So, the wannabe clerical assistant walks into the proctologist office and asks what her duties will entail. The employer immediately hands her a pair of latex gloves with the ominous warning, “Although my office will have the standard duties of copying, filling, and typing, do expect to handle a whole lot of smelly shit.”
In answer, the wannabe asks, “Will the shit I have to deal with come from the patient’s ass, or from your bossy mouth?”
Lame jocularity aside, I never worked for a proctologist although I might as well have. Instead, long ago, I worked in an office that was so strange, so foul, and so terrifying that I wished I had dealt with the solid type of crap. As it was, I only stayed at the company for a year. Yet let’s not jump ahead in this story.
Here was the start of my adventures in becoming a clerical assistant.
This was back in the late 90s. I had picked up the newspaper looking for an immediate job to pay the delinquent gas bill.
*I lived in a house separated into two apartments. Whoever installed the gas meters had switched the lines to the house. For a year and a half, I paid the gas bill for the wrong apartment. The company came and switched off the one, not realizing it was mine. After I made numerous calls about not having any gas for a week, they finally realized the mistake and switched the line back on. Yet I still had to pay for MY OWN OUTSTANDING BILL because the other apartment was unoccupied. HAHAHAHA . . . er . . . um . . . yeah, it wasn’t really that funny. *
Anyway, I saw the part-time assistant ad with no other information about the business. They needed someone with the ability to type with at least one finger and a toe, can make butt copies without breaking the copier glass, could file papers into a metal box in such a special way to where a person can slit a vein from paper cuts, create origami hats from large mailing envelopes while sticking stamps all over their naked body and shouting “Ooo-la-la-la-la-la” as they rush down the halls, and retrieve paperwork from the dark cavernous depths called “Storage Hell.”
Hey, I could be dumb enough to do that.
I called, passed the phone interview, and headed down for the face-to-face interrogation. I nodded, blissfully ignorant when listening about the position because I didn’t really care WHAT the company did so long as it paid the bills. They could have said they would be lowering me headfirst into a vat of nuclear waste to scrape clean the toxic sides with a nail file. I would have just kept smiling, nodding, and saying, “That sounds great! I’d love to work here!”
After the fifteen-minute interview, I headed home and kicked the stupid gas meter before hearing the phone ring inside the apartment. Figuring my cat would pick it up, I kicked the meter again and read my mail. Then I headed inside and checked the messages on the answering machine.
“Hello? Is this the talent agency?” Two high-pitched giggles sounded. “Why, I’m just a wonderful singer. Listen to me sing.” Annoying, grating, drowning puppy cries came through the speaker. Then, gratefully, the answering machine imploded.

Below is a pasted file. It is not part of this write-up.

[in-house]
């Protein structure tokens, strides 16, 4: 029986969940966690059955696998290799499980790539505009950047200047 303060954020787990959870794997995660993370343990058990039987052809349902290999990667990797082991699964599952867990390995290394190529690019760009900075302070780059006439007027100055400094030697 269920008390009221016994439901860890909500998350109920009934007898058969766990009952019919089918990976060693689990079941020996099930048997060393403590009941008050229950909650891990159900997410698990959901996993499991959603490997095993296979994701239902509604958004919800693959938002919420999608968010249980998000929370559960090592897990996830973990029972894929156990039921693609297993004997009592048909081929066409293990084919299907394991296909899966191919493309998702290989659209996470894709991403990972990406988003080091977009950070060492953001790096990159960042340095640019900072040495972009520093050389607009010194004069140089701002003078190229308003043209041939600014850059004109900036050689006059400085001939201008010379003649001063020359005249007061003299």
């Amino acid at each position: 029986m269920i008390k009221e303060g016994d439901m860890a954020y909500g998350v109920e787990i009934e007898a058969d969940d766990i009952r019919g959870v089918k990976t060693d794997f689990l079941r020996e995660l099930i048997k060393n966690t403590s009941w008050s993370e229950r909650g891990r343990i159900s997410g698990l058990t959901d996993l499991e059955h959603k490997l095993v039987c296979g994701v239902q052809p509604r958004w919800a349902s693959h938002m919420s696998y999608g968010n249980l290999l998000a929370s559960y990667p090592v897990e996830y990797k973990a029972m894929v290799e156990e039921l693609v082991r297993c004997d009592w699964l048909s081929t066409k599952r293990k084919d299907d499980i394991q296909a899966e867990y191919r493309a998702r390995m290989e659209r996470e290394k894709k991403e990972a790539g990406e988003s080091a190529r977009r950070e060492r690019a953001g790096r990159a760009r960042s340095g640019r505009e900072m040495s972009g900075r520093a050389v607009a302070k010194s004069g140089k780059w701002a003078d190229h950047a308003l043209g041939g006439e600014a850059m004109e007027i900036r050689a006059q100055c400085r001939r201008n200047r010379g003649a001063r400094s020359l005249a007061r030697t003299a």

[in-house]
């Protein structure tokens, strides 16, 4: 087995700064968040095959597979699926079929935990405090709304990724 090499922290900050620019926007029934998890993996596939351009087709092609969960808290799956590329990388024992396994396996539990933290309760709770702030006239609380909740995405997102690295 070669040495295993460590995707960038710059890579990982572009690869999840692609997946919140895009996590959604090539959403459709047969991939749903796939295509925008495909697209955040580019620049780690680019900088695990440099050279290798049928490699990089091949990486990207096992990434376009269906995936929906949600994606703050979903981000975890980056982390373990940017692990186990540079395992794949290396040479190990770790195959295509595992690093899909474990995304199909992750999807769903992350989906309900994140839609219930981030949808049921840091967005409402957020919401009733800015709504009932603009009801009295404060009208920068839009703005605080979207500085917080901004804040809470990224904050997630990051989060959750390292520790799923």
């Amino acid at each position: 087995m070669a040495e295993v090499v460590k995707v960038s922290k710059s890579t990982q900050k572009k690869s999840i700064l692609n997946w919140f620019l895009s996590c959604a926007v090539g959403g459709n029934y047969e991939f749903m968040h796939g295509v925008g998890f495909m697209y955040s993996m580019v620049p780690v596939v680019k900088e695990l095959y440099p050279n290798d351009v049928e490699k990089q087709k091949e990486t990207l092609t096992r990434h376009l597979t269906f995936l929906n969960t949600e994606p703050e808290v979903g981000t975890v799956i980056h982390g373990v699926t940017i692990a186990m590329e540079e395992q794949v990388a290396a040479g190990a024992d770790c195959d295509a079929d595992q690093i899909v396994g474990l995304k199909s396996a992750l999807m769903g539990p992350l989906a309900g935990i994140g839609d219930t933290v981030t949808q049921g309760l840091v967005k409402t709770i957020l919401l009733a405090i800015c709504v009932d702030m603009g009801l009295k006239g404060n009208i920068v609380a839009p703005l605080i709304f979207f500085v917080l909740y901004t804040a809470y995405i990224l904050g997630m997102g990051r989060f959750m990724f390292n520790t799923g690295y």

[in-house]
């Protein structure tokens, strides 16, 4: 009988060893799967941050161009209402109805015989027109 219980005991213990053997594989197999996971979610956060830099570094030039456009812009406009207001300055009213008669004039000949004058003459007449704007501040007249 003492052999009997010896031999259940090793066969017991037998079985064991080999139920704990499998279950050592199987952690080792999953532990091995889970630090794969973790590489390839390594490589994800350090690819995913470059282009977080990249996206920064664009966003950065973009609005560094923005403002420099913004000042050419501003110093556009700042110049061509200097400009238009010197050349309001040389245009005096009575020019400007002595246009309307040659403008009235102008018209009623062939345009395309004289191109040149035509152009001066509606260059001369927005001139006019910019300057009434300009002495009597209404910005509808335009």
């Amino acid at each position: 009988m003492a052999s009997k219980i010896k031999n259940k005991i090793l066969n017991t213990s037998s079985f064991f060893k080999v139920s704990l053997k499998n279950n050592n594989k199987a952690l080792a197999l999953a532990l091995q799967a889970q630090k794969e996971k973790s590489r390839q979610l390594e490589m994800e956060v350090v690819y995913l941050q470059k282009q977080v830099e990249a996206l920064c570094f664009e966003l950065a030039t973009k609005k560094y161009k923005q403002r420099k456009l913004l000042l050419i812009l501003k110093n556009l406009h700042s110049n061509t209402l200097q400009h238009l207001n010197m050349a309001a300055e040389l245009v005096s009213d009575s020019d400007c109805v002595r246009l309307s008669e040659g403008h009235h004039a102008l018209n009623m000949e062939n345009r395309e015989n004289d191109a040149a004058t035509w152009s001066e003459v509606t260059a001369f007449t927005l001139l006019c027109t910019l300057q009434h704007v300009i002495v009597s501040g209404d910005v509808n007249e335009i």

I picked up the kitchen phone and hit *69 to get the phone number of the pranksters. They had been calling for four straight days. I figured I would get around to calling their parents to tell them about the incidents while lying about how the phone company messed up the bill where they had reversed charges. So now the pranksters’ parents had to pay me - with the check written out to the gas company.
I placed a pot on the stove to fix myself a late lunch only to discover the pilot light went out (again) for the gas stove. Since I’m not a smoker, I don’t normally carry matches or a lighter. From below my feet, I heard the banging noises of the swinging basement door blown about by the wind. Drug addicts kept busting the lock to use the basement for a place where they could toke up. The clock on the microwave said 2pm, so I decided to go down there and swipe a lighter while their minds were still off in la-la land. Halfway down the hall, the phone rang.
Assuming it was the prank caller again, I grabbed my door keys. On the metal ring was a small silver whistle. I placed the whistle into my mouth, drew a deep breath, and answered the phone.
“Hello, can I speak to Michelle Hickman?”
Since it wasn’t the annoying, puppy-drowning, girl, I choked on the air and gulped a big breath down. Then I said in a tiny, squeaky voice. “Speaking.”
“This is [manager who had conducted the interview along with annoying, lazy assistant manager]. We are calling to inform you that you have the job. Please come in Monday.”
My mind felt lightheaded, maybe because I was standing near the floor vent and the drug fumes were coming up into the apartment. I knew I had to saw something. So I opened my mouth as my stomach suddenly contracted, bringing back up the blast of swallowed air.
“Thank . . . BUUURRRPPP . . . you.”
An hour after the interview saw me jumping for joy, until I stopped and scratched my head trying to remember what the company was about. Then I shrugged. I would find out everything on Monday, but only if I could grab a lighter from the druggies downstairs to give nourishment to my hungry belly.
And so here ends part one of my adventures when I became a clerical assistant. Part two will talk about the time when I partook in my duties. It surprised the crap out of me that the company was a . . .
*Go ahead. Guess. No, you don’t win anything but the pleasure of laughing at my misery, although I might whisper to you the actual name of the company that I won’t reveal in this story. And be specific in your guess. No half-baked answers allowed*